Amid a sweeping crackdown on dissent in Egypt, security forces have forcibly disappeared hundreds of people since the beginning of 2015, according to a new report from Amnesty International.

It's an "unprecedented spike," the group says, with an average of three or four people disappeared every day.

The Republican Party, as it prepares for its convention next week has checked off item No. 1 on its housekeeping list — drafting a party platform. The document reflects the conservative views of its authors, many of whom are party activists. So don't look for any concessions to changing views among the broader public on key social issues.

Many public figures who took to Twitter and Facebook following the murder of five police officers in Dallas have faced public blowback and, in some cases, found their employers less than forgiving about inflammatory and sometimes hateful online comments.

As Venezuela unravels — with shortages of food and medicine, as well as runaway inflation — President Nicolas Maduro is increasingly unpopular. But he's still holding onto power.

"The truth in Venezuela is there is real hunger. We are hungry," says a man who has invited me into his house in the northwestern city of Maracaibo, but doesn't want his name used for fear of reprisals by the government.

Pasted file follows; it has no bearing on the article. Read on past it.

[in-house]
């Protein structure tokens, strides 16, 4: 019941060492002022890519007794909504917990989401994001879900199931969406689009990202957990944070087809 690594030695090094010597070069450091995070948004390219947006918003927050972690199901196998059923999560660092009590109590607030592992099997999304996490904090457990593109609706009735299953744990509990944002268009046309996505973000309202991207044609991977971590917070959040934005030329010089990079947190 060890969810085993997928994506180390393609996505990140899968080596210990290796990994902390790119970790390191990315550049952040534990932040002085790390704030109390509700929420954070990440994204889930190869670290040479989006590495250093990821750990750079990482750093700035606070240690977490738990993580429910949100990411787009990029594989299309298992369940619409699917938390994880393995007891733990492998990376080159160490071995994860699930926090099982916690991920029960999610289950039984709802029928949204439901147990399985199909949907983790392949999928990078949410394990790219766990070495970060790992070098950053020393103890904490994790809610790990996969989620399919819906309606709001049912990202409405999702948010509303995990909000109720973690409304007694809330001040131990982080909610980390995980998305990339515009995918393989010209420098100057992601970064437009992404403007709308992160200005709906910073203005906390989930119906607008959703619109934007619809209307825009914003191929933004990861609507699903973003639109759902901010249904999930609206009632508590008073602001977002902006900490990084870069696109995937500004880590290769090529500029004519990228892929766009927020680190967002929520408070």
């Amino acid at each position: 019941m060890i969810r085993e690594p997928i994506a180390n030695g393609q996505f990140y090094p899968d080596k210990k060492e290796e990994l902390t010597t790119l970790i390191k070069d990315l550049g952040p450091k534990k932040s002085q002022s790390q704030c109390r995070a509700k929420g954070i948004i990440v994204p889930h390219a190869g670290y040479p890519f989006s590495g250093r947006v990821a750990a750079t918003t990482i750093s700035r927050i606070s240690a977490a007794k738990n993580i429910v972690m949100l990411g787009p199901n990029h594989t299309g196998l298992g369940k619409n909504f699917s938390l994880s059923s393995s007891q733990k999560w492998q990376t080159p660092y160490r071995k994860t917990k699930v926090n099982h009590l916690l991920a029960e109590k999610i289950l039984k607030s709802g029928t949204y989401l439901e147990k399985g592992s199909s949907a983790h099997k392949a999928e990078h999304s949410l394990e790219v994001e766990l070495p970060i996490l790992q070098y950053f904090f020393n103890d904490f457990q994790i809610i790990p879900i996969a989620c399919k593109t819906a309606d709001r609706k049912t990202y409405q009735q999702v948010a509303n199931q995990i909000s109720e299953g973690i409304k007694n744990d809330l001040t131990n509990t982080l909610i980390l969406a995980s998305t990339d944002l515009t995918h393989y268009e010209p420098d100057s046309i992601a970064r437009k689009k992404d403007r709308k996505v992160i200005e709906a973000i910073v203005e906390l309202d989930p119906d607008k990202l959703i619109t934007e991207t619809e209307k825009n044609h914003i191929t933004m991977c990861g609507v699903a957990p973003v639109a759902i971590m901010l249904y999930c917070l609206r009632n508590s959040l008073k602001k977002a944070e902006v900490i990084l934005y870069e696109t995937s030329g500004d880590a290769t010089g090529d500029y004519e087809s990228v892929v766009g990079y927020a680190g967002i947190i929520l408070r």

The wiry man paces angrily as he speaks. It wasn't always this way, he says, showing how loose his pants are now.

Ask a typical teenage girl about the latest slang and girl crushes and you might get answers like "spilling the tea" and Taylor Swift. But at the Girl Up Leadership Summit in Washington, D.C., the answers were "intersectional feminism" — the idea that there's no one-size-fits-all definition of feminism — and U.N. climate chief Christiana Figueres.

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Arizona Hispanics Poised To Swing State Blue

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Editor's note: This report contains accounts of rape, violence and other disturbing events.

Sex trafficking wasn't a major concern in the early 1980s, when Beth Jacobs was a teenager. If you were a prostitute, the thinking went, it was your choice.

Jacobs thought that too, right up until she came to, on the lot of a dark truck stop one night. She says she had asked a friendly-seeming man for a ride home that afternoon.

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Resnais' Lively, Metatheatrical Look At Death

Jun 6, 2013

As a relatively young man, French director Alain Resnais made films about loss, remembrance and the ghosts of a recent history that included the Holocaust, Hiroshima and the brutal Franco-Algerian war. He was 89 when he directed his latest film, You Ain't Seen Nothin' Yet, which also considers the presence of the past. But the director's concern with real-life horrors has been replaced here by an outlook that's both playful and explicitly theatrical.

This isn't a new development. Beginning with 1986's Melo, Resnais has often gone to the theater for inspiration, adapting works by Sir Alan Ayckbourn and others. You Ain't Seen Nothin' Yet conflates two plays by Jean Anouilh — the mythological Eurydice and the autobiographical Dear Antoine: Or, the Love That Failed — and that's just the beginning of its intrigues.